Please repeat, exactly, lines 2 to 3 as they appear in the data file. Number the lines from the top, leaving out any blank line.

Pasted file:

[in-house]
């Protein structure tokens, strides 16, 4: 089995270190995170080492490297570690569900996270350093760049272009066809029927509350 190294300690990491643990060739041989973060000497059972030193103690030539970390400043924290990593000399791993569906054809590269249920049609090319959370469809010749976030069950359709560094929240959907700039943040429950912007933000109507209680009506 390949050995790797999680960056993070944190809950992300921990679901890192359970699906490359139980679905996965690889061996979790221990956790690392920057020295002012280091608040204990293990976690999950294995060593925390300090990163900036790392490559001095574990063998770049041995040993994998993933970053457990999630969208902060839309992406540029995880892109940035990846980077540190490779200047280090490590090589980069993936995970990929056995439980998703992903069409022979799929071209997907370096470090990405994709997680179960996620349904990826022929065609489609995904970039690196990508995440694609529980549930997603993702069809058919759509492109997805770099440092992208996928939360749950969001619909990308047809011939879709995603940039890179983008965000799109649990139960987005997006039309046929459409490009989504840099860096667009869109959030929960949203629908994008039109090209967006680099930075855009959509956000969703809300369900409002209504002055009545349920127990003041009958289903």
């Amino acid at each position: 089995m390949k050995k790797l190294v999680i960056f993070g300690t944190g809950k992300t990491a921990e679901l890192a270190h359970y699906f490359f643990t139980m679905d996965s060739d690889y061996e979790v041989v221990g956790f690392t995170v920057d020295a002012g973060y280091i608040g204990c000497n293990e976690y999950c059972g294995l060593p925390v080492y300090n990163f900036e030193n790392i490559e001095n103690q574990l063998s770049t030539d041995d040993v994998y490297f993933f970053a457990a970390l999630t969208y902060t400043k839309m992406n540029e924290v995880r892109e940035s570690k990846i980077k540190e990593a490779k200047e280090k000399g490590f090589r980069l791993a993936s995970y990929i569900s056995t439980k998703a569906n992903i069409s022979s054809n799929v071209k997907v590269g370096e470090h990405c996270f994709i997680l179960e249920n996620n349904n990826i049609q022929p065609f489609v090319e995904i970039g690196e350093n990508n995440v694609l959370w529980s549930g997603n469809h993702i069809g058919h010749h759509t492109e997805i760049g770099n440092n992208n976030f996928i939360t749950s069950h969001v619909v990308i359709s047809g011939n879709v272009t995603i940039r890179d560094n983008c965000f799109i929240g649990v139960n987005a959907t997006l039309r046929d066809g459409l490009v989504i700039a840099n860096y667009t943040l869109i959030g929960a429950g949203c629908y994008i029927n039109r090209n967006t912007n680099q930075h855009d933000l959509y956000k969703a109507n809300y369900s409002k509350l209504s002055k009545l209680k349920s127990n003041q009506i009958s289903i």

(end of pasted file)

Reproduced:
């Protein structure tokens, strides 16, 4: 089995270190995170080492490297570690569900996270350093760049272009066809029927509350 190294300690990491643990060739041989973060000497059972030193103690030539970390400043924290990593000399791993569906054809590269249920049609090319959370469809010749976030069950359709560094929240959907700039943040429950912007933000109507209680009506 390949050995790797999680960056993070944190809950992300921990679901890192359970699906490359139980679905996965690889061996979790221990956790690392920057020295002012280091608040204990293990976690999950294995060593925390300090990163900036790392490559001095574990063998770049041995040993994998993933970053457990999630969208902060839309992406540029995880892109940035990846980077540190490779200047280090490590090589980069993936995970990929056995439980998703992903069409022979799929071209997907370096470090990405994709997680179960996620349904990826022929065609489609995904970039690196990508995440694609529980549930997603993702069809058919759509492109997805770099440092992208996928939360749950969001619909990308047809011939879709995603940039890179983008965000799109649990139960987005997006039309046929459409490009989504840099860096667009869109959030929960949203629908994008039109090209967006680099930075855009959509956000969703809300369900409002209504002055009545349920127990003041009958289903």
């Amino acid at each position: 089995m390949k050995k790797l190294v999680i960056f993070g300690t944190g809950k992300t990491a921990e679901l890192a270190h359970y699906f490359f643990t139980m679905d996965s060739d690889y061996e979790v041989v221990g956790f690392t995170v920057d020295a002012g973060y280091i608040g204990c000497n293990e976690y999950c059972g294995l060593p925390v080492y300090n990163f900036e030193n790392i490559e001095n103690q574990l063998s770049t030539d041995d040993v994998y490297f993933f970053a457990a970390l999630t969208y902060t400043k839309m992406n540029e924290v995880r892109e940035s570690k990846i980077k540190e990593a490779k200047e280090k000399g490590f090589r980069l791993a993936s995970y990929i569900s056995t439980k998703a569906n992903i069409s022979s054809n799929v071209k997907v590269g370096e470090h990405c996270f994709i997680l179960e249920n996620n349904n990826i049609q022929p065609f489609v090319e995904i970039g690196e350093n990508n995440v694609l959370w529980s549930g997603n469809h993702i069809g058919h010749h759509t492109e997805i760049g770099n440092n992208n976030f996928i939360t749950s069950h969001v619909v990308i359709s047809g011939n879709v272009t995603i940039r890179d560094n983008c965000f799109i929240g649990v139960n987005a959907t997006l039309r046929d066809g459409l490009v989504i700039a840099n860096y667009t943040l869109i959030g929960a429950g949203c629908y994008i029927n039109r090209n967006t912007n680099q930075h855009d933000l959509y956000k969703a109507n809300y369900s409002k509350l209504s002055k009545l209680k349920s127990n003041q009506i009958s289903i």